Bishop Wester encouraged Utah's governor and legislature to pass a moratorium on the death penalty, and to look at moving away from the "state-sanctioned destruction of human life" altogether before the next execution occurs.
Pope Francis has also addressed the issue of the death penalty on several occasions, most recently in a letter last week to Federico Mayor, president of the International Commission against the Death Penalty.
"There is discussion in some quarters about the method of killing, as if it were possible to find ways of 'getting it right'…But there is no humane way of killing another person," the Pope said, emphasizing, "Nowadays the death penalty is inadmissible, no matter how serious the crime committed."
Under Catholic teaching, the death penalty is a matter of prudential judgement, but the Catechism of the Catholic Church offers guidance in how to think about its application. The Catechism teaches that the death penalty is acceptable "if this is the only possible way of effectively defending human lives against the unjust aggressor." However, it adds, such cases today "are very rare, if not practically nonexistent," wording that was added from Pope John Paul II's encyclical, Evangelium vitae.
Anthony Granado, who serves as a policy advisor for the U.S. Conference of Catholic Bishops' domestic social development office, told CNA he believes that United States definitely falls under the category of countries in which the death penalty should be "practically nonexistent."
"The issue about violent criminals killing prison guards or other prisoners is not an argument for further use of the death penalty, but for reforming prisons," he said, "and the bishops here in the United States are very much in favor of criminal justice reform."
The Church does not teach against life in prison without parole, Granado noted, but these cases should be decided very carefully and on an individual basis.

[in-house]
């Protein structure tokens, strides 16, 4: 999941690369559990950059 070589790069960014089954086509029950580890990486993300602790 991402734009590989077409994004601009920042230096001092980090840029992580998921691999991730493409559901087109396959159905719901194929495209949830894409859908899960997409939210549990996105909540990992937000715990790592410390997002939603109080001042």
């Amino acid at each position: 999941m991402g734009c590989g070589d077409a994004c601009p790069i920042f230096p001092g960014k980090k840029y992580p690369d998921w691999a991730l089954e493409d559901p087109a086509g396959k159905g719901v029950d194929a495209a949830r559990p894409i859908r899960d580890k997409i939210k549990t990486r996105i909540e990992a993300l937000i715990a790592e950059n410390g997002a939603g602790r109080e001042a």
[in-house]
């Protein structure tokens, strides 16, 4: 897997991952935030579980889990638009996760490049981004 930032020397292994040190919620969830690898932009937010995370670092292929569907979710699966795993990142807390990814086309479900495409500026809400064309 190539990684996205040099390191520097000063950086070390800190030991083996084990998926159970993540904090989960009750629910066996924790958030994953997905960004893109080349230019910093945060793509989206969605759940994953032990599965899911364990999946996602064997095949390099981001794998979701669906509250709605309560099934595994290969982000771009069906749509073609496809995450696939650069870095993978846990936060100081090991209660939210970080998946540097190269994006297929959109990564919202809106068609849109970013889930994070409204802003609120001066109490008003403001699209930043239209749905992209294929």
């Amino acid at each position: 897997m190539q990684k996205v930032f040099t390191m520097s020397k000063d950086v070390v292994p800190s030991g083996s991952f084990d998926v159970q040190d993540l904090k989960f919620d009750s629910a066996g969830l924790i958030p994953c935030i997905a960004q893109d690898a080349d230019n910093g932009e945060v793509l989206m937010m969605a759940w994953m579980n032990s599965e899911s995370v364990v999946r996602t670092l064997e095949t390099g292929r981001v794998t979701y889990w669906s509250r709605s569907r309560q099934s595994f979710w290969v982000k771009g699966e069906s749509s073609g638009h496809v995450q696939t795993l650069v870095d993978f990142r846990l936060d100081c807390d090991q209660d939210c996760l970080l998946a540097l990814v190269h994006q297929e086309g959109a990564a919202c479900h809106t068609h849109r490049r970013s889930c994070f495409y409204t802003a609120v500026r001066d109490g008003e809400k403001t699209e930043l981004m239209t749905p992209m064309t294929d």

Dunham agreed that the death penalty is generally speaking not necessary in to protect the public in the U.S. He pointed to studies indicating that a country is no safer when the death penalty is in place.
"We're not dealing with the Wild West and whether a dangerous criminal can be safely held in a small-town sheriff's lock-up," he said, "we're dealing with super maxes."
Part of the problem, Dunham argued, is that most people in the United States have not thought seriously about the death penalty. Europeans, who experienced more immediately the horrors of World War II, were quicker to abolish the death penalty because taking life had become "unpalatable," he said.
Once people become more informed, they tend to favor abolition of the death penalty, Dunham said.
"I think as each of these different issues comes to light, the public becomes more informed. And as the public becomes more informed, its views change. And its views have been changing consistently in the same direction."
The issue may soon take the national stage, as U.S. Supreme Court hears arguments next months in Glossip vs. Gross, a botched execution case out of Oklahoma. The court is expected to rule later this year whether lethal injection amounts to cruel and unusual punishment.